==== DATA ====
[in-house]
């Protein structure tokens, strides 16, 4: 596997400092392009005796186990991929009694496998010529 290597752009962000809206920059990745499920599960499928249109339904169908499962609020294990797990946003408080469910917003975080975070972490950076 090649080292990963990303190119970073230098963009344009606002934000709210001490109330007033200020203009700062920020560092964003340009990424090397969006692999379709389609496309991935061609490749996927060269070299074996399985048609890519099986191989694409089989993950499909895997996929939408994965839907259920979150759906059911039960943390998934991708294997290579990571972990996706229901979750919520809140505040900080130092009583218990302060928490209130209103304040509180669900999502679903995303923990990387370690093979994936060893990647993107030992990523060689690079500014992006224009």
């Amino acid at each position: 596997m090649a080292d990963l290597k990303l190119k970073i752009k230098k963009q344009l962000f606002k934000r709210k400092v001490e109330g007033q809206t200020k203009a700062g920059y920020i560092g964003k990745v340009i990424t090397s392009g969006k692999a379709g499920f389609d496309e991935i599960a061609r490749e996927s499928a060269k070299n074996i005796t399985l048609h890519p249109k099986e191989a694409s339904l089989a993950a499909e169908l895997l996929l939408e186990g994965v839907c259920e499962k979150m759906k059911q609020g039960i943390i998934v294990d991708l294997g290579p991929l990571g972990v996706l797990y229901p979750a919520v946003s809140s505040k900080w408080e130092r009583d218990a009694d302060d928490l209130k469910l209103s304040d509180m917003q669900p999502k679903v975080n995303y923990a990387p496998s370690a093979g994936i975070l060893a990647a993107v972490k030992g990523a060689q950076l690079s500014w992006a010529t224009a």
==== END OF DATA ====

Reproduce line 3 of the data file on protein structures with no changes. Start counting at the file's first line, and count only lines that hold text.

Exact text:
């Amino acid at each position: 596997m090649a080292d990963l290597k990303l190119k970073i752009k230098k963009q344009l962000f606002k934000r709210k400092v001490e109330g007033q809206t200020k203009a700062g920059y920020i560092g964003k990745v340009i990424t090397s392009g969006k692999a379709g499920f389609d496309e991935i599960a061609r490749e996927s499928a060269k070299n074996i005796t399985l048609h890519p249109k099986e191989a694409s339904l089989a993950a499909e169908l895997l996929l939408e186990g994965v839907c259920e499962k979150m759906k059911q609020g039960i943390i998934v294990d991708l294997g290579p991929l990571g972990v996706l797990y229901p979750a919520v946003s809140s505040k900080w408080e130092r009583d218990a009694d302060d928490l209130k469910l209103s304040d509180m917003q669900p999502k679903v975080n995303y923990a990387p496998s370690a093979g994936i975070l060893a990647a993107v972490k030992g990523a060689q950076l690079s500014w992006a010529t224009a």